You'll learn about:
The Plan4Health project and how APA and APHA are supporting innovative approaches to social change at the local level
The power and necessity of cross-sector work for achieving planning and public health goals
The importance of equity as a strategy for increasing sustainability and for reaching vulnerable communities
An initiative of the American Planning Association’s Planning and Community Health Center that is supported by the Centers for Disease Control and Prevention, Plan4Health connects communities across the country, funding work at the intersection of planning and public health. Anchored by APA chapters and American Public Health Association (APHA) affiliates, Plan4Health supports creative partnerships to build sustainable, cross-sector coalitions. Equity, a core value of Plan4Health, has informed how coalitions have identified—and are supporting—communities experiencing chronic disease at disproportionate rates. Learn about the tools and resources for incorporating equity into project plans as well as lessons learned from two Plan4Health coalitions.
This session will introduce equitable planning, featuring tools and resources created by ChangeLab Solutions and the Washington State Department of Health. ChangeLab Solutions has developed checklists and model language for incorporating equity into planning processes. The Washington State Department of Health developed a statewide data index that displays tailored health, planning, and equity indicators in an interactive mapping format. Case examples of two Plan4Health coalitions, the Baltimore Greenway Trails Coalition and the Puyallup Watershed Inititative Active Transportation Community of Interest, will allow you to see this work “in action.”
About the Speakers
Jim is a native Baltimorean, bike commuter, and recreational rider. He is excited to work with Bikemore to make cycling a viable, fun and dignified mode of transportation and recreation for all of Baltimore’s residents. Jim works as Manager of Trail Development at the Rails-to-Trails Conservancy and he holds a Masters Degree in landscape architecture from Morgan State University. His prior experience in Baltimore is in the fields of environmental education, city parks, and trails programming. He has also served as a community development and natural resources volunteer with the U.S. Peace Corps in Tanzania. These days you can find Jim at Baltimore’s great festivals, or on his bike taking in all the city has to offer.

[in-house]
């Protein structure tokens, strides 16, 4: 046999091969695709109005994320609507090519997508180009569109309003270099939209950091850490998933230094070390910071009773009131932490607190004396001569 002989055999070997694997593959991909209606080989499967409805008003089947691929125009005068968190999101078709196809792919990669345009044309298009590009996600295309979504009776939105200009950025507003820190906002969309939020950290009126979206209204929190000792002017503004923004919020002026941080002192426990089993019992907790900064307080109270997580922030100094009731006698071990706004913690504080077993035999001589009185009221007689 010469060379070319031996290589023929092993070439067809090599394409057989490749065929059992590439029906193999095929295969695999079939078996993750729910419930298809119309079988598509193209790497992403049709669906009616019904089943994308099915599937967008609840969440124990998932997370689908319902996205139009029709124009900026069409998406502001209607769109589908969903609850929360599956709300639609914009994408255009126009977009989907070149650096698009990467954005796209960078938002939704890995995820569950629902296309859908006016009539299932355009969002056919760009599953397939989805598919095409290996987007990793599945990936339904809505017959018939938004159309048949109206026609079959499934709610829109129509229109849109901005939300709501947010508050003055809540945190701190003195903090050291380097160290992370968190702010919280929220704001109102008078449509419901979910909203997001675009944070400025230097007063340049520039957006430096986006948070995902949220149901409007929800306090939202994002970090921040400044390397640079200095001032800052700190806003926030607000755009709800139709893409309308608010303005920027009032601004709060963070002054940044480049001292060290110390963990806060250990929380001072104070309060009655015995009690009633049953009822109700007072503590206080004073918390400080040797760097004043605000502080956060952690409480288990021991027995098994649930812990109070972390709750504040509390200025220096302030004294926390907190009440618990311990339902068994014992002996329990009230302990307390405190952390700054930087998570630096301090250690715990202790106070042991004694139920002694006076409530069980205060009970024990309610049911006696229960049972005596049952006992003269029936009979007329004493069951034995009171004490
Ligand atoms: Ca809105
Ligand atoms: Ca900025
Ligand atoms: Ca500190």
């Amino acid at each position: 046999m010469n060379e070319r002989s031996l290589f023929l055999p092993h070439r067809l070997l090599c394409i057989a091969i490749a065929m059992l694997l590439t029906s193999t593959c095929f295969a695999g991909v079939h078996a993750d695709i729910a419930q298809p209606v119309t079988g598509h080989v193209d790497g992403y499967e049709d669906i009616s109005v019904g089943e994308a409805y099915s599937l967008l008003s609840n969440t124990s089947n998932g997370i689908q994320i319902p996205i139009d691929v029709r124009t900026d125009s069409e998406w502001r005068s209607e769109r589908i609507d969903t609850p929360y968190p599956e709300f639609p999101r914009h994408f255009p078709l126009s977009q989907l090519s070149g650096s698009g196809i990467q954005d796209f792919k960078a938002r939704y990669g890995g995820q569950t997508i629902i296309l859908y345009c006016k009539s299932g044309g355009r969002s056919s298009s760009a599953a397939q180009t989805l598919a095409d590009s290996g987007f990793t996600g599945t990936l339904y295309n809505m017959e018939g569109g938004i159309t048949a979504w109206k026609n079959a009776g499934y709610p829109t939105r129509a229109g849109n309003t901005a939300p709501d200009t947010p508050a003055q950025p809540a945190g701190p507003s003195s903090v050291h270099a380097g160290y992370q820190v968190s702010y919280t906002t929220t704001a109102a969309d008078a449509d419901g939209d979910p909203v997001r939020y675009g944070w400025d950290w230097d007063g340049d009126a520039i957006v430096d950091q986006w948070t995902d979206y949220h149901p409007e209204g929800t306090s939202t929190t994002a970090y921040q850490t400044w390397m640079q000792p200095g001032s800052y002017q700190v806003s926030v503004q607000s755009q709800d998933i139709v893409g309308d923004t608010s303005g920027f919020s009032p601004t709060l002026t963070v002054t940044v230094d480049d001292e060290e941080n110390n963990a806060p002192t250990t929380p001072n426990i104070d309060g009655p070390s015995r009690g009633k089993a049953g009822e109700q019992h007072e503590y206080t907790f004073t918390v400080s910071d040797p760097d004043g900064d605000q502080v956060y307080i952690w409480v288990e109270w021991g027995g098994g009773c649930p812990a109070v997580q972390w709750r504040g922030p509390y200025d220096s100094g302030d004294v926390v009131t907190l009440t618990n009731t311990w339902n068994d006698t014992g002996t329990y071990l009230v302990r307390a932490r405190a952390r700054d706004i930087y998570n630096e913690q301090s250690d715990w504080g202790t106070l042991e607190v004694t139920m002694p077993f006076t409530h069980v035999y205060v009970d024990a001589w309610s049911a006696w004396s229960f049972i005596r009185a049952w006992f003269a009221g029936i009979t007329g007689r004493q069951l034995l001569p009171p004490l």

Heather Wooten is a vice president of programs at ChangeLab Solutions, leading the organization's work in Healthy Planning. She manages a team of professionals researching best practices, developing policy tools, and working with communities to connect land use, community development, and health. She is a co-author of one of the premier publications on developing and implementing health policy language in land use plans, How to Create and Implement Healthy General Plans. Prior to joining ChangeLab Solutions, Heather co-authored the Oakland Food System Assessment: Towards a Sustainable Food Plan through the Oakland Mayor's Office of Sustainability. She also currently serves on the Oakland Food Policy Council. She was honored with the 2014 William R. and June Dale Prize for Excellence in Urban and Regional Planning from Cal Poly Pomona, recognizing her work in food systems planning. Heather graduated from the University of Minnesota and received her master’s degree in city planning from UC Berkeley.
Liz Kaster is the Manager of the Active Transportation Community of Interest (AT COI), a community coalition working to increase access to safe, healthy, and affordable active transportation options. The AT COI is one of six coalitions that make up the Puyallup Watershed Initiative, a regional collective impact project aimed at improving the health of people and places from Mount Rainier to Tacoma, Washington. Prior to leading the AT COI, Liz worked as an urban planner in both the public and private sectors – helping communities across the Northwest make it safe, easy, and fun to walk, bike, skateboard, and take transit. She has a Masters in Urban and Regional Planning from Portland State University.
Liz Cornish serves as Bikemore’s Executive Director. Liz is a long time bike commuter who came to bike advocacy because she believes bikes are tool for creating vibrant communities that connect citizens to recreation, jobs, and each other. She most recently served as the Women Bike Manager for the League of American Bicyclists in Washington D.C., supporting local advocates across the nation in their efforts to encourage more women to ride. She lives in Charles Village with her dog Daisy.